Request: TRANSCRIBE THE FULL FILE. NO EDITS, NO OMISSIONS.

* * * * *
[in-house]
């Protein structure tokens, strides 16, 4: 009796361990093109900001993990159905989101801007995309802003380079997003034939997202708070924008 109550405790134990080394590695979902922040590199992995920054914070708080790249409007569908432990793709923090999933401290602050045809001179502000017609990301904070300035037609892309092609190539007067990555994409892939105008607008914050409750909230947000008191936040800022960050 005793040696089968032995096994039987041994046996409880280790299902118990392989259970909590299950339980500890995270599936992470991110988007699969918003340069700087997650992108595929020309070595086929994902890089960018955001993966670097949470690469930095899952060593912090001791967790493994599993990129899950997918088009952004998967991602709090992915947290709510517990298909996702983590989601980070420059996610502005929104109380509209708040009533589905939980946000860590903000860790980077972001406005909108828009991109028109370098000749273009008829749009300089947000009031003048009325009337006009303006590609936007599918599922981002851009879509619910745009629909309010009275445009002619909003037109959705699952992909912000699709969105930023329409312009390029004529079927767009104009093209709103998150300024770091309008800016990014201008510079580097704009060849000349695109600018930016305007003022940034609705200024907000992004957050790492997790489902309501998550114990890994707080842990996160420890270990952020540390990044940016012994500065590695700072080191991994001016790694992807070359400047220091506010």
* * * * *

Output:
[in-house]
């Protein structure tokens, strides 16, 4: 009796361990093109900001993990159905989101801007995309802003380079997003034939997202708070924008 109550405790134990080394590695979902922040590199992995920054914070708080790249409007569908432990793709923090999933401290602050045809001179502000017609990301904070300035037609892309092609190539007067990555994409892939105008607008914050409750909230947000008191936040800022960050 005793040696089968032995096994039987041994046996409880280790299902118990392989259970909590299950339980500890995270599936992470991110988007699969918003340069700087997650992108595929020309070595086929994902890089960018955001993966670097949470690469930095899952060593912090001791967790493994599993990129899950997918088009952004998967991602709090992915947290709510517990298909996702983590989601980070420059996610502005929104109380509209708040009533589905939980946000860590903000860790980077972001406005909108828009991109028109370098000749273009008829749009300089947000009031003048009325009337006009303006590609936007599918599922981002851009879509619910745009629909309010009275445009002619909003037109959705699952992909912000699709969105930023329409312009390029004529079927767009104009093209709103998150300024770091309008800016990014201008510079580097704009060849000349695109600018930016305007003022940034609705200024907000992004957050790492997790489902309501998550114990890994707080842990996160420890270990952020540390990044940016012994500065590695700072080191991994001016790694992807070359400047220091506010």